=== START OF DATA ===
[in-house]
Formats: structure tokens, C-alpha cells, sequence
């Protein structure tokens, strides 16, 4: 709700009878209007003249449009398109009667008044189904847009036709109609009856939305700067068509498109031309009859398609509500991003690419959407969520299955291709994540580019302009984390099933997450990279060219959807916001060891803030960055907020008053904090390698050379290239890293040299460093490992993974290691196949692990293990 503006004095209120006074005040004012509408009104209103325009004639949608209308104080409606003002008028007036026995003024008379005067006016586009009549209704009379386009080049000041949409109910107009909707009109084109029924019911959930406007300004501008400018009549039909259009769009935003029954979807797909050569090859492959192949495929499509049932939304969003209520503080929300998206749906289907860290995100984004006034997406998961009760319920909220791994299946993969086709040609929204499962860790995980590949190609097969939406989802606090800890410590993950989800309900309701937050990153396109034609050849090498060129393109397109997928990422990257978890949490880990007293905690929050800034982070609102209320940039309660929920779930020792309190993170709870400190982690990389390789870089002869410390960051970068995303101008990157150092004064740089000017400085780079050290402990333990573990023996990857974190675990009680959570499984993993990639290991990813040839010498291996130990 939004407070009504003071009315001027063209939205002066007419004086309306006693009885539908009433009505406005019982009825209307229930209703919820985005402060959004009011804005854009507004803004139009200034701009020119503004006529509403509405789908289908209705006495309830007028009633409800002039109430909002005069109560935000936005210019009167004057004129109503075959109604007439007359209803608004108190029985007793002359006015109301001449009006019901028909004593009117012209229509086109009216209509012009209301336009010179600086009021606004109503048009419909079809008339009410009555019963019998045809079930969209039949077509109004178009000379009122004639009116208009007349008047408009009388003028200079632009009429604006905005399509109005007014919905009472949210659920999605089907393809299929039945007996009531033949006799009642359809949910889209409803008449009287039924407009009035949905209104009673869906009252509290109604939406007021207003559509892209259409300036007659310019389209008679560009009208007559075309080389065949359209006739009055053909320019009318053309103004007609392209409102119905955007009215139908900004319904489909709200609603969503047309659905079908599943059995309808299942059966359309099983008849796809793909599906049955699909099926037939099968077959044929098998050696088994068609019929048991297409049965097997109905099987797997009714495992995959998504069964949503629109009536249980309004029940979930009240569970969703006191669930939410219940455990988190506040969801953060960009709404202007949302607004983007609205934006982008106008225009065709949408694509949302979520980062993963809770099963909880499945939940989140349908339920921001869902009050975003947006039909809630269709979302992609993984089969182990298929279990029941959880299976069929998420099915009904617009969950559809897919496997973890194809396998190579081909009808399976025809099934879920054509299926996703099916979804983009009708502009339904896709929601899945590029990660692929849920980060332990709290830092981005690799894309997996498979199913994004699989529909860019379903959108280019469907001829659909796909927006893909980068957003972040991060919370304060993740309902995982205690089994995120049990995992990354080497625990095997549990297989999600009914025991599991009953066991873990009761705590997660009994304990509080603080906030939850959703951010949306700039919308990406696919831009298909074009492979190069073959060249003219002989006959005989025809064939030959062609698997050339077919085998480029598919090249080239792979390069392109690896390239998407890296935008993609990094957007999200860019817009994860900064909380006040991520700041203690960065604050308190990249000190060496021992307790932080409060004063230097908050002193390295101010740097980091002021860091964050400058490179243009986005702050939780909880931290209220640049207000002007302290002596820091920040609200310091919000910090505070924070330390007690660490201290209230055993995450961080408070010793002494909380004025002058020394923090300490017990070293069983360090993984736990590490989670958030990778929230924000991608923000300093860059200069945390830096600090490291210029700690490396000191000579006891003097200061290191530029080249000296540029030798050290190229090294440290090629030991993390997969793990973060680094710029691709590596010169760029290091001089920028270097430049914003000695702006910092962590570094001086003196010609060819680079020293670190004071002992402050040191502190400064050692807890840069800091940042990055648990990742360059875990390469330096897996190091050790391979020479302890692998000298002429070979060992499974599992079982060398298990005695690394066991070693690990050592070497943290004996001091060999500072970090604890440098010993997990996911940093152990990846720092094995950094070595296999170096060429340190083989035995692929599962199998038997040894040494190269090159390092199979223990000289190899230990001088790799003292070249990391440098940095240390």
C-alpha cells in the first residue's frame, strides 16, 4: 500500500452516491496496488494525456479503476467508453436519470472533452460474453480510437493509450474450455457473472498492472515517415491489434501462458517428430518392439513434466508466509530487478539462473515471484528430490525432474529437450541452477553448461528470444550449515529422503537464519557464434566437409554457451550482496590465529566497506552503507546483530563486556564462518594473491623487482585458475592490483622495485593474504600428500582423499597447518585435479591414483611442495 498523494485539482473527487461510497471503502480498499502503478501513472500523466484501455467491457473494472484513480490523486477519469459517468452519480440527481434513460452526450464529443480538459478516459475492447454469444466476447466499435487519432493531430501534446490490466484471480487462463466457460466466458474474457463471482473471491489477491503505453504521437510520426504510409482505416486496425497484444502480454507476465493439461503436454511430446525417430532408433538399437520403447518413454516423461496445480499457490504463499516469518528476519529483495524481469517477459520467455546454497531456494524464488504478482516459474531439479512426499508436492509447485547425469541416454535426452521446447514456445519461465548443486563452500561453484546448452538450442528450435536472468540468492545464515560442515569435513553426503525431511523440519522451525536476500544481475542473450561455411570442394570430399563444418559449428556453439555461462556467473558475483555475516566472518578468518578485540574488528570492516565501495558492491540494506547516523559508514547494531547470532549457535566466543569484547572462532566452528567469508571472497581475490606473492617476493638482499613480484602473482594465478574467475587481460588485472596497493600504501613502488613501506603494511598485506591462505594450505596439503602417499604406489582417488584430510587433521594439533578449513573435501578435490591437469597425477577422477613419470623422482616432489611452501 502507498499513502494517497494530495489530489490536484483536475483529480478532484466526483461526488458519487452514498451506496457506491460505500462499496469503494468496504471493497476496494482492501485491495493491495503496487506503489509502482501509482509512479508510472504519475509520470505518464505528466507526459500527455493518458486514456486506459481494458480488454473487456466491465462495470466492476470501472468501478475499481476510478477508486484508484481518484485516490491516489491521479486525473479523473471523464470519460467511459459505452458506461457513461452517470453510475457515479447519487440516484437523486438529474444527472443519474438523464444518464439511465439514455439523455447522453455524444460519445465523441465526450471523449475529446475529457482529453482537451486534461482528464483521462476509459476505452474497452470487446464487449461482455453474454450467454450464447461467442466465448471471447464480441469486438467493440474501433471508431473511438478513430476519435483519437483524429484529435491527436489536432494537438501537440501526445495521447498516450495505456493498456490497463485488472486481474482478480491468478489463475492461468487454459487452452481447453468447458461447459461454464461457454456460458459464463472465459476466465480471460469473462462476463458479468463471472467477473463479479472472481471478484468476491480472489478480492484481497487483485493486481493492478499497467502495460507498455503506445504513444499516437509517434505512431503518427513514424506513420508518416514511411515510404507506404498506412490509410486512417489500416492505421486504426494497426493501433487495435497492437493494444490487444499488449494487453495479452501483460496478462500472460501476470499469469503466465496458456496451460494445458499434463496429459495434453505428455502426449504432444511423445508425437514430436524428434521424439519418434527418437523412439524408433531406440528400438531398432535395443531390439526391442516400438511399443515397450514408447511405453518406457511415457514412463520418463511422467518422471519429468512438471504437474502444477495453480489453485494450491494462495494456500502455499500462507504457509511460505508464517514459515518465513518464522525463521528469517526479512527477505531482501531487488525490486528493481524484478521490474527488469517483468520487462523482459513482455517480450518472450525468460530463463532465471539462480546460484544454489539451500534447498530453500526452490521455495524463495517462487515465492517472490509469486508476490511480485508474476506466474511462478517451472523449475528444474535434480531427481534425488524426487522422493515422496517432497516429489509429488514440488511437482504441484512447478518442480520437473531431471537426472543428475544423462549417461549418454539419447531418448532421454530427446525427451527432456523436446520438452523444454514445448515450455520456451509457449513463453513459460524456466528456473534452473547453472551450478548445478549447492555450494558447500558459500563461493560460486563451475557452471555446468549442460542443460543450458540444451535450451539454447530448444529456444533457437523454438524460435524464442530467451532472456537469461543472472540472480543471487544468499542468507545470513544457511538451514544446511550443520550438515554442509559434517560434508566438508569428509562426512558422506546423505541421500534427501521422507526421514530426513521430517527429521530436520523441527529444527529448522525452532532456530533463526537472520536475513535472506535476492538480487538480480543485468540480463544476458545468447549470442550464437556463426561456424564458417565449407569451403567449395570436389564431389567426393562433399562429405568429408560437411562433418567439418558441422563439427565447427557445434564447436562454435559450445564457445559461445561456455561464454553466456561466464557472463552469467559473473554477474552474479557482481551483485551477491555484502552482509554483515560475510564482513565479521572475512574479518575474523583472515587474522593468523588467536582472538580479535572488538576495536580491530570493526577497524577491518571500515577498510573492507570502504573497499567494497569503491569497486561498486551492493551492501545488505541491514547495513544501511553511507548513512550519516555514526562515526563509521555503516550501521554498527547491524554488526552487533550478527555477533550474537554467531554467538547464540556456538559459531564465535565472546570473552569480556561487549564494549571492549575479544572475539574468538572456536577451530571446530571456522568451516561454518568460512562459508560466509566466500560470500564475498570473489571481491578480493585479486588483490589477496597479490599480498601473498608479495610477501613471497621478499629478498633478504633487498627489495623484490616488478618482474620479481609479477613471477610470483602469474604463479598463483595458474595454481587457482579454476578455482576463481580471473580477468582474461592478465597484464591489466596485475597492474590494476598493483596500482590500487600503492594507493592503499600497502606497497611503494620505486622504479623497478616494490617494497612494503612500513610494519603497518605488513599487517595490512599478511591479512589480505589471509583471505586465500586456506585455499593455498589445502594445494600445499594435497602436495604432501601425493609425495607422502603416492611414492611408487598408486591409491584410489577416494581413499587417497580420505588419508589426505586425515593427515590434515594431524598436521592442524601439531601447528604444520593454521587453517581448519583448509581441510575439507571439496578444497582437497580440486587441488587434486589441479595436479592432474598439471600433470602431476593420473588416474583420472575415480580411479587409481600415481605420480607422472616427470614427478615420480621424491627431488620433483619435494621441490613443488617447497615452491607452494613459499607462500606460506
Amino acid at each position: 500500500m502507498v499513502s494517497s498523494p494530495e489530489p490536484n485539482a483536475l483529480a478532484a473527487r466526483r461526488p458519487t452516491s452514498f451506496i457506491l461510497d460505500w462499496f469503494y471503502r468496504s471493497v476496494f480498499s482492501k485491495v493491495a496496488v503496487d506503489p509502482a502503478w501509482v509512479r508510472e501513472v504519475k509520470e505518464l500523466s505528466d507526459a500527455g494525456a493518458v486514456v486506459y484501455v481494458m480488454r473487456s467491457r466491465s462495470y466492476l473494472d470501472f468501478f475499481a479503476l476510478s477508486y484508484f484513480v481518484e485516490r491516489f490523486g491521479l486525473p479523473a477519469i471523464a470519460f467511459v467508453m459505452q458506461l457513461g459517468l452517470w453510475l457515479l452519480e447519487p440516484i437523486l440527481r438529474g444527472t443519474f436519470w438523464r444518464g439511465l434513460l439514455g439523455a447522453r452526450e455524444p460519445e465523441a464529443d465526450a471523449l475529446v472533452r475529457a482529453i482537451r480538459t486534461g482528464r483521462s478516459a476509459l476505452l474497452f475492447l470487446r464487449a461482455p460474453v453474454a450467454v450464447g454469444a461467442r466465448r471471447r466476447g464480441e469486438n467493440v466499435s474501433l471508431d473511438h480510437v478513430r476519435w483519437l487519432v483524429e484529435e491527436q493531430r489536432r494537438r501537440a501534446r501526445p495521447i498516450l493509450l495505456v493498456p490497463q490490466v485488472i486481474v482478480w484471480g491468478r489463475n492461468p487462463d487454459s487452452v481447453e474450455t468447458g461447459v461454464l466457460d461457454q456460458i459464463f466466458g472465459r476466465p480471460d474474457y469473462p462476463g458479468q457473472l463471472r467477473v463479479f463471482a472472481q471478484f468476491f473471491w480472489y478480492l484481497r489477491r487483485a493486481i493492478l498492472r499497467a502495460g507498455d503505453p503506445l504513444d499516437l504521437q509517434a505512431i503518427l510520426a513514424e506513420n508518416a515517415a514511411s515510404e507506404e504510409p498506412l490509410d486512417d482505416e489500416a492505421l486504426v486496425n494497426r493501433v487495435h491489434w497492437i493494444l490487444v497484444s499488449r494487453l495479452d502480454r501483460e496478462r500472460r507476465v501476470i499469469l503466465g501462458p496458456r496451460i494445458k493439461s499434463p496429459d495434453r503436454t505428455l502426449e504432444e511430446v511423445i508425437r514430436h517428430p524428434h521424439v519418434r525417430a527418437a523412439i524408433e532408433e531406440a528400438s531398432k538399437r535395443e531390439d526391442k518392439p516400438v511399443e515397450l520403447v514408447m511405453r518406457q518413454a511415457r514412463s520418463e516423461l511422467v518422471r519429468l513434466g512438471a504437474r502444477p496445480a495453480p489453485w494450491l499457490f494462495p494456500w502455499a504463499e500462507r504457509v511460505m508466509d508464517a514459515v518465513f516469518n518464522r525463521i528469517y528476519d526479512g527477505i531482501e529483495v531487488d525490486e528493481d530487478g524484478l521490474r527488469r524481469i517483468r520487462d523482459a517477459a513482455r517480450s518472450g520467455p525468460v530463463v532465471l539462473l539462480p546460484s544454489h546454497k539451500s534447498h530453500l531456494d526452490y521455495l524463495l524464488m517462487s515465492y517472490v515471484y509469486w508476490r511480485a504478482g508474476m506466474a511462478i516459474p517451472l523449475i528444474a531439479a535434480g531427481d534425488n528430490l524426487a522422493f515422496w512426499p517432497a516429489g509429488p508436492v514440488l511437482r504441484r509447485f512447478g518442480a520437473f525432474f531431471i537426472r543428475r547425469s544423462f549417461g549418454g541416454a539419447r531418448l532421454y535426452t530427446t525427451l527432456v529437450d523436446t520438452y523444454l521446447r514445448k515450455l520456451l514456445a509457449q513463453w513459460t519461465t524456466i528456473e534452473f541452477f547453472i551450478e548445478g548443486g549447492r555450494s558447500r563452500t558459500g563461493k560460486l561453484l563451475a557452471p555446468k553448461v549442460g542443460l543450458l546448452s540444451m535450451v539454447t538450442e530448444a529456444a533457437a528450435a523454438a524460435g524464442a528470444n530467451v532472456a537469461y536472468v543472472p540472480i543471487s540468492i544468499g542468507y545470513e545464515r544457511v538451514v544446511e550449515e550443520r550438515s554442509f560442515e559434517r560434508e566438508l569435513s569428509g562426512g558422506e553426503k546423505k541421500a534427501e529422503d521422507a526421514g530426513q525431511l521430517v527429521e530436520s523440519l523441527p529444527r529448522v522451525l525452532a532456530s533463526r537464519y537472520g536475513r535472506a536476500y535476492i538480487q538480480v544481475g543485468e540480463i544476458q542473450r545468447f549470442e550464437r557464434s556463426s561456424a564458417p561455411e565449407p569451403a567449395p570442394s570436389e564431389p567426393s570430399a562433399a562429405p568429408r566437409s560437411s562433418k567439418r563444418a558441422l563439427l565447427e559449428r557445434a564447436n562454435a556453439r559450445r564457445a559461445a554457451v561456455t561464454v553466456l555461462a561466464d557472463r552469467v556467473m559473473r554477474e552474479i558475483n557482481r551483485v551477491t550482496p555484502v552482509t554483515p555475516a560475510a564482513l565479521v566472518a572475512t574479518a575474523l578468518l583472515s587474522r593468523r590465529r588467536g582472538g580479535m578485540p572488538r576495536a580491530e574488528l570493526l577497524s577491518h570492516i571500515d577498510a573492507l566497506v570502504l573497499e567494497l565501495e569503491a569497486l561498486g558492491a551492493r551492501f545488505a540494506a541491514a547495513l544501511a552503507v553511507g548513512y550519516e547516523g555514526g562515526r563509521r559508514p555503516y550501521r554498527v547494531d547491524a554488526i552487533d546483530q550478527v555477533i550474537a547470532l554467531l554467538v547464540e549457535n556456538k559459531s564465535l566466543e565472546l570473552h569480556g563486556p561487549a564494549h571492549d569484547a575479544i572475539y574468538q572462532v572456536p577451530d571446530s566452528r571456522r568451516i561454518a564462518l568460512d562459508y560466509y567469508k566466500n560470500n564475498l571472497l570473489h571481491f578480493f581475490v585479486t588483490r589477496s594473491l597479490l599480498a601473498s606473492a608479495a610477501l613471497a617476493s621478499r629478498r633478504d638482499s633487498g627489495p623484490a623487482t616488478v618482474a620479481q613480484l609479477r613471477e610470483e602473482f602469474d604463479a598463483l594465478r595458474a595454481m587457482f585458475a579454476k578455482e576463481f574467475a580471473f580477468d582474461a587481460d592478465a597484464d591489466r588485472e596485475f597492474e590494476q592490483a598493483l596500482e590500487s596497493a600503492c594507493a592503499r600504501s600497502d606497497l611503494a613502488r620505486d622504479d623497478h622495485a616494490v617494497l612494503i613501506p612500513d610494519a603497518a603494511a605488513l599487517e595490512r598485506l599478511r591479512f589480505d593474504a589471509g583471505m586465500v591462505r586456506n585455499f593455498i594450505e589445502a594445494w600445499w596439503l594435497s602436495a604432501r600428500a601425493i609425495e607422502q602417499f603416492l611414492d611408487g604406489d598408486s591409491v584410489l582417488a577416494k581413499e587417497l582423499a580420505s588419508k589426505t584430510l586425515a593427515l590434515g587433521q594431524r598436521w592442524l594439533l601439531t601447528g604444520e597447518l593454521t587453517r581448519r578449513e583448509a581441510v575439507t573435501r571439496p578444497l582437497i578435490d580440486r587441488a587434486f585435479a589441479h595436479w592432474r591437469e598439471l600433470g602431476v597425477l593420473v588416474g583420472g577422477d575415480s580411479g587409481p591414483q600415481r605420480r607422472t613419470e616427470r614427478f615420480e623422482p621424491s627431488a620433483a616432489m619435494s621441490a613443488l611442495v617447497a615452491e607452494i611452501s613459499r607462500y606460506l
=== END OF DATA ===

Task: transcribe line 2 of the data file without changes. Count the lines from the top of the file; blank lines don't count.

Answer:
Formats: structure tokens, C-alpha cells, sequence